How Can We Help in California?

Wolfrum at Shakesville has listed contact information for agencies that are providing assistance to victims of the California wildfires.  They can use our help.  Head over and check them out.

7 Responses to “How Can We Help in California?”

  1. anna says:

    Can you imagine what it must be like? I’m glad they are getting a quicker response than the Katrina victims.

  2. Kathy says:

    No, I really can’t. What a nightmare it must be to lose everything. I expect the quick response is a combination of learning from previous disasters and the fact that the area is affluent and largely Republican. Not that I’m cynical or anything.

  3. anna says:

    LOL Kathy!! That is exactly what I’ve been thinking!!

    Those counties have to be up there in regards to the wealthiest counties in the nation. I actually got quite irritated about the comparison with Katrina especially since the majority of those victims weren’t able to get fat insurance checks and rebuild bigger and better! They were lucky to get table scraps.

    I don’t think either of us is cynical. :)

  4. Bhmhomeboy says:

    I with you Kathy and Anna. It helps to be white affluent and have a Republican Governor in the wake of a natural diaster. They “learned” from Katrina all right. Even that says something. BTW, The Governator lives in the Malibu Area.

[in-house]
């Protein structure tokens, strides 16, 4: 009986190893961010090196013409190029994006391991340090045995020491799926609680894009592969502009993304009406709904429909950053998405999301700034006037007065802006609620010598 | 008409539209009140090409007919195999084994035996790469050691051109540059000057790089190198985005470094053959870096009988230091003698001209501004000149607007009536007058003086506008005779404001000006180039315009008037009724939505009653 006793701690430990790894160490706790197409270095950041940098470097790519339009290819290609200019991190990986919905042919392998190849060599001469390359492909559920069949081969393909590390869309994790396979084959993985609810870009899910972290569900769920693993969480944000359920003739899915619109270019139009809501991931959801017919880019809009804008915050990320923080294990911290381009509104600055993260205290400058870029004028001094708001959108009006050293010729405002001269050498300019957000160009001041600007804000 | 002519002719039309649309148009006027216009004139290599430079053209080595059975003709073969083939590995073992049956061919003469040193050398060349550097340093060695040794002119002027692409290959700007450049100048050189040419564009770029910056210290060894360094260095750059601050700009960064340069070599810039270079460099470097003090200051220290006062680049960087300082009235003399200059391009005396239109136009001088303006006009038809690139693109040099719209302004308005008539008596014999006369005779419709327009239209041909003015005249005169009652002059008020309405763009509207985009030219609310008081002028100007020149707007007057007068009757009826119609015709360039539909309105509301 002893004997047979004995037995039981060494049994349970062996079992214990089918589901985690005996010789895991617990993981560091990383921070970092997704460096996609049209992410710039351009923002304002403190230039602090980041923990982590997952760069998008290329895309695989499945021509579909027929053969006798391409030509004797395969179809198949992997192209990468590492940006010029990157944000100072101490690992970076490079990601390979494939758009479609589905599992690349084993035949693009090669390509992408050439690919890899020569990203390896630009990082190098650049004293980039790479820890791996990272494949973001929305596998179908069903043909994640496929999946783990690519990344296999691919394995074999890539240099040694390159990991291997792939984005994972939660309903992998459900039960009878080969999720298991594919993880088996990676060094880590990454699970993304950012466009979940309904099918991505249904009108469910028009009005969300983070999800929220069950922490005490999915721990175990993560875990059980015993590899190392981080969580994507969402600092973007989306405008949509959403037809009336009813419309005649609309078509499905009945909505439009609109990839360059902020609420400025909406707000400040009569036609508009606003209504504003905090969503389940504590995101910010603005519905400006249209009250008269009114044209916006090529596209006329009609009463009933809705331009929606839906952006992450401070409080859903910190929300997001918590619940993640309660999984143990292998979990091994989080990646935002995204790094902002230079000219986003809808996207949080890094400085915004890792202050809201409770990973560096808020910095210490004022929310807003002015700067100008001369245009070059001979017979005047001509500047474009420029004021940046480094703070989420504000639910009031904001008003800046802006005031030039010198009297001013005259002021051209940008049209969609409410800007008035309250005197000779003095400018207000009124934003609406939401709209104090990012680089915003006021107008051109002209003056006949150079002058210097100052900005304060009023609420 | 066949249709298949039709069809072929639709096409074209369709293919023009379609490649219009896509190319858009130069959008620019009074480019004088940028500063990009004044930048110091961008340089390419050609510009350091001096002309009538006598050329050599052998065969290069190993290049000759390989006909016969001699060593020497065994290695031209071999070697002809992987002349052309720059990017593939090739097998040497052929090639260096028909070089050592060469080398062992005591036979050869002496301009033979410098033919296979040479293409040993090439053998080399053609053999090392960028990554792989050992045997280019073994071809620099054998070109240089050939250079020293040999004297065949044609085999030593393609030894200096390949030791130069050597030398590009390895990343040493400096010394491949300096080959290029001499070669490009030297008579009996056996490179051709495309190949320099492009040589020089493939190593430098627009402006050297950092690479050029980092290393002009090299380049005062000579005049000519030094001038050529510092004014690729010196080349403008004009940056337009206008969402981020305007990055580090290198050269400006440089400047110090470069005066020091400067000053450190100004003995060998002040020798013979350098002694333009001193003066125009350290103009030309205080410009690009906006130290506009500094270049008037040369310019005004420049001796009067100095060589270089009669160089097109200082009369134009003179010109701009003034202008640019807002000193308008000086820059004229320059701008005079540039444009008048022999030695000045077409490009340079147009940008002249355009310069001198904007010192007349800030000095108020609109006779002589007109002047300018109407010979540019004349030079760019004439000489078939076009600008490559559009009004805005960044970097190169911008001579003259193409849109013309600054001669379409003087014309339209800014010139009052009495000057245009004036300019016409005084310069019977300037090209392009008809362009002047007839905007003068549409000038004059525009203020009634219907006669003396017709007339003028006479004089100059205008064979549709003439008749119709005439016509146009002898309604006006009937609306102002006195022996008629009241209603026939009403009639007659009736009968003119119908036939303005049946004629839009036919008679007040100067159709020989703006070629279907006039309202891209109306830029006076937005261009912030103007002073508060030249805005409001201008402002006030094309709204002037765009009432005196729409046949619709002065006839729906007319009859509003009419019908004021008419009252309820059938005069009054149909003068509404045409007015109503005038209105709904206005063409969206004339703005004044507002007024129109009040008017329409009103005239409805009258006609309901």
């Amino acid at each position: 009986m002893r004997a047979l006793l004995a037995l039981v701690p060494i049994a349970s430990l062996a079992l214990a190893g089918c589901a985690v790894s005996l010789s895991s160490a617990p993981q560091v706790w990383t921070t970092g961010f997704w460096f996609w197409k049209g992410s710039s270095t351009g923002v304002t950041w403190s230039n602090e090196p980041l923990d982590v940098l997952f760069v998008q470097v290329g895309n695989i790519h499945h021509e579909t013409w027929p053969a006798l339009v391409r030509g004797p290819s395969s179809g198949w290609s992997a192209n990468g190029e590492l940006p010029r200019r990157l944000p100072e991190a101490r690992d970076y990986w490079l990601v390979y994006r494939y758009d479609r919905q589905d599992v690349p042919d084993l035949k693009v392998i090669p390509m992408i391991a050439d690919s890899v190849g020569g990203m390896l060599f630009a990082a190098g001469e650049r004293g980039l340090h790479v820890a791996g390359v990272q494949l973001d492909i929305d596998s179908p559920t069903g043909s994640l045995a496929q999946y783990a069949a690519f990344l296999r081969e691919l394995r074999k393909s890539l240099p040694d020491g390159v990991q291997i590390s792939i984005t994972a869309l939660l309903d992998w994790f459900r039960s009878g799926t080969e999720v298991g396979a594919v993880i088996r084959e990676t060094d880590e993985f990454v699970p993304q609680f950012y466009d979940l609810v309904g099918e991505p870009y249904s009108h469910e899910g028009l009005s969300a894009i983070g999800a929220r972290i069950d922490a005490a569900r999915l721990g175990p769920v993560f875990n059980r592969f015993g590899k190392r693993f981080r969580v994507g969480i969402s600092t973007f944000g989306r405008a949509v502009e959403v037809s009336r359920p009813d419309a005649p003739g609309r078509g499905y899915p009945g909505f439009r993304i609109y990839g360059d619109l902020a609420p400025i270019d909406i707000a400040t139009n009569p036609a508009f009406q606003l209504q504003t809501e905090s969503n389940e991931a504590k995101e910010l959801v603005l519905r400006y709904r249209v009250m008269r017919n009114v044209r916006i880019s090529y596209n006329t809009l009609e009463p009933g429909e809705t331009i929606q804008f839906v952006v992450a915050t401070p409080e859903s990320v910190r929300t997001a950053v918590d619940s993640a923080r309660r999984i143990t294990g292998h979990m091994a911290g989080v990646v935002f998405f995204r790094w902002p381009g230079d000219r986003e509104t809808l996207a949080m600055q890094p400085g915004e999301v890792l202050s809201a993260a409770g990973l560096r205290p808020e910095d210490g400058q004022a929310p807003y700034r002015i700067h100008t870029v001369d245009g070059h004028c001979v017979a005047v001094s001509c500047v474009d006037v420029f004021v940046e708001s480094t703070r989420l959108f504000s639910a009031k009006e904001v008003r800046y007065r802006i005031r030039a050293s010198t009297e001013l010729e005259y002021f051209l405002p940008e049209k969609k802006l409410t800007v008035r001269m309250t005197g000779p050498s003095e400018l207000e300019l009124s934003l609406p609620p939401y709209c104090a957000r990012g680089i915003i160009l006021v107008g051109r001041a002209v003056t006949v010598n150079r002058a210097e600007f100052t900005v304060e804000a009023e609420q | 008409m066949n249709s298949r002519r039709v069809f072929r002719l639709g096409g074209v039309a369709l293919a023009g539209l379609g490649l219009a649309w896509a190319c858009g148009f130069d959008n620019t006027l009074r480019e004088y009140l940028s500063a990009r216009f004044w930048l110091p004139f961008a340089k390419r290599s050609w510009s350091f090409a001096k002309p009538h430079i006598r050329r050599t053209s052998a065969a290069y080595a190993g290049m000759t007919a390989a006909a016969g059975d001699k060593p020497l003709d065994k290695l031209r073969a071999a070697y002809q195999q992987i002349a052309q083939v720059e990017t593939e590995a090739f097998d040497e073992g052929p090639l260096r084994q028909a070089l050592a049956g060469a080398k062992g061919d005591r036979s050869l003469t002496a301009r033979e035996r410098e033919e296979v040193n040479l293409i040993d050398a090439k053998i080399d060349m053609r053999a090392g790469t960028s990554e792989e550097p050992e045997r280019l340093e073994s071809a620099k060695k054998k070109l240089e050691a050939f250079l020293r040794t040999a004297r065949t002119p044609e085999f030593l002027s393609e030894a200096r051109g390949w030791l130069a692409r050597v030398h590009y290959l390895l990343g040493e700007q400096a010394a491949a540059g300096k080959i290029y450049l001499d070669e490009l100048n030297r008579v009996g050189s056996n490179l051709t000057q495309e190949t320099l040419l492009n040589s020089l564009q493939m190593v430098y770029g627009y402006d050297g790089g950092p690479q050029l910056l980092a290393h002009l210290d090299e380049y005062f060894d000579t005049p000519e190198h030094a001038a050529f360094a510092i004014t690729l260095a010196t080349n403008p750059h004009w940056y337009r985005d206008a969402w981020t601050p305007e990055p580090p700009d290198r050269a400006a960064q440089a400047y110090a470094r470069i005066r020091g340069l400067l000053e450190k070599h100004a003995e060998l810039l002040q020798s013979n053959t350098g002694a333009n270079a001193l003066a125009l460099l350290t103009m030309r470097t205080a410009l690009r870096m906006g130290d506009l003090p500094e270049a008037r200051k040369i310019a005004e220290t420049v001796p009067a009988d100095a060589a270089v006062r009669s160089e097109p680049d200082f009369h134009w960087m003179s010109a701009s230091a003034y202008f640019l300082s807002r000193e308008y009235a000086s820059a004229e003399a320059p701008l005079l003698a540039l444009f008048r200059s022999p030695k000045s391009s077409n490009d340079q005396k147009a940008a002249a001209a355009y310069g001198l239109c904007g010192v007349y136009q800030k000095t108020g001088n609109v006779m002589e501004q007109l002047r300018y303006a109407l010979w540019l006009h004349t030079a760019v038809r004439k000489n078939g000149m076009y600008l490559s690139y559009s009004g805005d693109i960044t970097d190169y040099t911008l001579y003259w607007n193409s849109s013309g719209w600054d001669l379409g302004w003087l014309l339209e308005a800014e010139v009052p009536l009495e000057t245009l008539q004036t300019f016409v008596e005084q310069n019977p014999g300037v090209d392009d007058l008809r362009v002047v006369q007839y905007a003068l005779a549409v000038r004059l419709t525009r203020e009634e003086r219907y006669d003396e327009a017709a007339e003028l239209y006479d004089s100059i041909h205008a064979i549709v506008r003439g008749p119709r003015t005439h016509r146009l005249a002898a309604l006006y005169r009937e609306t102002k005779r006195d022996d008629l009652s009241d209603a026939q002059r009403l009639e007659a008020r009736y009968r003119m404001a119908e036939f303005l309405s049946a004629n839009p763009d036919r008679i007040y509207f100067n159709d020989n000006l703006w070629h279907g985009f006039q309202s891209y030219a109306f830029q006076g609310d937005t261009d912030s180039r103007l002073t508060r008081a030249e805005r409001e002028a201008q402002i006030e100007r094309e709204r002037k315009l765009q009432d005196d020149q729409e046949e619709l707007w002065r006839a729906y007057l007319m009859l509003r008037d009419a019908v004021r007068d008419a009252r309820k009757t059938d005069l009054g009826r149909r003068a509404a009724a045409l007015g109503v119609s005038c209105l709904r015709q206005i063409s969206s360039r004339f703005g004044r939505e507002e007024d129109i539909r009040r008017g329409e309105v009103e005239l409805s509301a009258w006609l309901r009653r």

5. Kiki says:

    Yes, it’s hard to feel sorry for people who continue to build on fault lines, eroding shore lines and those dry shrubby hills of CA. Especially when they have huge insurance policies and plan to rebuild yet again…however, from what I’ve seen on the news, a lot of the families, esp. in the San Diego area, appear to be distinctly middle class…one family stayed to try and ride it out in Poway and they died–they appeared to have a business out of their home–car repair. Pretty sad when your whole life is there–home, work, etc.

    Having lost a home to fire–my mom and step dad’s house burnt down on the night of my 20th birthday party–I can tell you it is a pretty devastating event. Losing everything sucks–even with insurance, and we were fully covered, thank God. You can’t replace photos and mementos, and you spend months–even years– saying stuff like-oh yes, that burned in the fire…

  6. Kathy says:

    Kiki, I have tremendous sympathy for the people in the path of the fires. I can’t imagine having just a few minutes to grab everything possible and leave the rest to burn. That’s a nightmare no matter what the income of the people involved.

    It seemed clear to me during the aftermath of Katrina that the Bush administration was willing to play political games with the victims, taking care of Mississippi (Republican governor) more readily than Louisiana (Democratic governor). He had the gall to make a snide dig at Louisiana today during his photo-op trip to California, so I have no doubt that the relative affluence and political affiliation (of the people and the Governor) factored in to the speed of the federal response in CA.

  7. We also have to remember that Californians are very familiar with natural disasters and disaster preparedness. If it’s not wildfires it’s earthquakes and if it’s not earthquakes is post-wildfire floods. Most local governments have evacuation and disaster plans, and they practice them. It has less to do with politics than with having been through this before.

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